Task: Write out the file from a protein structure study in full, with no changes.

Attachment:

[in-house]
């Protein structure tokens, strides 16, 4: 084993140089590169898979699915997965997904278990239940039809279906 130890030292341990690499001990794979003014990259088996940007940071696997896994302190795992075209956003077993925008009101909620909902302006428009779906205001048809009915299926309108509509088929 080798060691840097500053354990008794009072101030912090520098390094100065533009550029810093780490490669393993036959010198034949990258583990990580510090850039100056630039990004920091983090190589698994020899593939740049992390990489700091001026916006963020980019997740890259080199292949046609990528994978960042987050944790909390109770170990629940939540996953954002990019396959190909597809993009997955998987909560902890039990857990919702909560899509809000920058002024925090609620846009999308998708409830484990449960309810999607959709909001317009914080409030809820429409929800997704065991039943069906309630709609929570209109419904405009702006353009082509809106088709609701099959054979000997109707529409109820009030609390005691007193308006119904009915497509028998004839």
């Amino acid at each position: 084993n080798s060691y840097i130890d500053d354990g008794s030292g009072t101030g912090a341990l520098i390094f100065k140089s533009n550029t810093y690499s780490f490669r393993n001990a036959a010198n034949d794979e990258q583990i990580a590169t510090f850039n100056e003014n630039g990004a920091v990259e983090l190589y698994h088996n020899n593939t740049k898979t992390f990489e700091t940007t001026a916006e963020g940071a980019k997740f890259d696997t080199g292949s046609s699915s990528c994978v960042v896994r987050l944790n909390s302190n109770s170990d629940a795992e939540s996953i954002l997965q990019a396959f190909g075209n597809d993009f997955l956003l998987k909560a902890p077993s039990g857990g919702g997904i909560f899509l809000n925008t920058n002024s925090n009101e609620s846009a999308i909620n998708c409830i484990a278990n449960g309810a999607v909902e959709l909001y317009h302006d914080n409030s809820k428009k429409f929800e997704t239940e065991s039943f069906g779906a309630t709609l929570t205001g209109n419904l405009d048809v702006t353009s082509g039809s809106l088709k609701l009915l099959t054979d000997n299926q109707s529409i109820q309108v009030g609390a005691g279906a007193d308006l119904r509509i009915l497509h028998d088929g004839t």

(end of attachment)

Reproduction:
[in-house]
């Protein structure tokens, strides 16, 4: 084993140089590169898979699915997965997904278990239940039809279906 130890030292341990690499001990794979003014990259088996940007940071696997896994302190795992075209956003077993925008009101909620909902302006428009779906205001048809009915299926309108509509088929 080798060691840097500053354990008794009072101030912090520098390094100065533009550029810093780490490669393993036959010198034949990258583990990580510090850039100056630039990004920091983090190589698994020899593939740049992390990489700091001026916006963020980019997740890259080199292949046609990528994978960042987050944790909390109770170990629940939540996953954002990019396959190909597809993009997955998987909560902890039990857990919702909560899509809000920058002024925090609620846009999308998708409830484990449960309810999607959709909001317009914080409030809820429409929800997704065991039943069906309630709609929570209109419904405009702006353009082509809106088709609701099959054979000997109707529409109820009030609390005691007193308006119904009915497509028998004839």
């Amino acid at each position: 084993n080798s060691y840097i130890d500053d354990g008794s030292g009072t101030g912090a341990l520098i390094f100065k140089s533009n550029t810093y690499s780490f490669r393993n001990a036959a010198n034949d794979e990258q583990i990580a590169t510090f850039n100056e003014n630039g990004a920091v990259e983090l190589y698994h088996n020899n593939t740049k898979t992390f990489e700091t940007t001026a916006e963020g940071a980019k997740f890259d696997t080199g292949s046609s699915s990528c994978v960042v896994r987050l944790n909390s302190n109770s170990d629940a795992e939540s996953i954002l997965q990019a396959f190909g075209n597809d993009f997955l956003l998987k909560a902890p077993s039990g857990g919702g997904i909560f899509l809000n925008t920058n002024s925090n009101e609620s846009a999308i909620n998708c409830i484990a278990n449960g309810a999607v909902e959709l909001y317009h302006d914080n409030s809820k428009k429409f929800e997704t239940e065991s039943f069906g779906a309630t709609l929570t205001g209109n419904l405009d048809v702006t353009s082509g039809s809106l088709k609701l009915l099959t054979d000997n299926q109707s529409i109820q309108v009030g609390a005691g279906a007193d308006l119904r509509i009915l497509h028998d088929g004839t």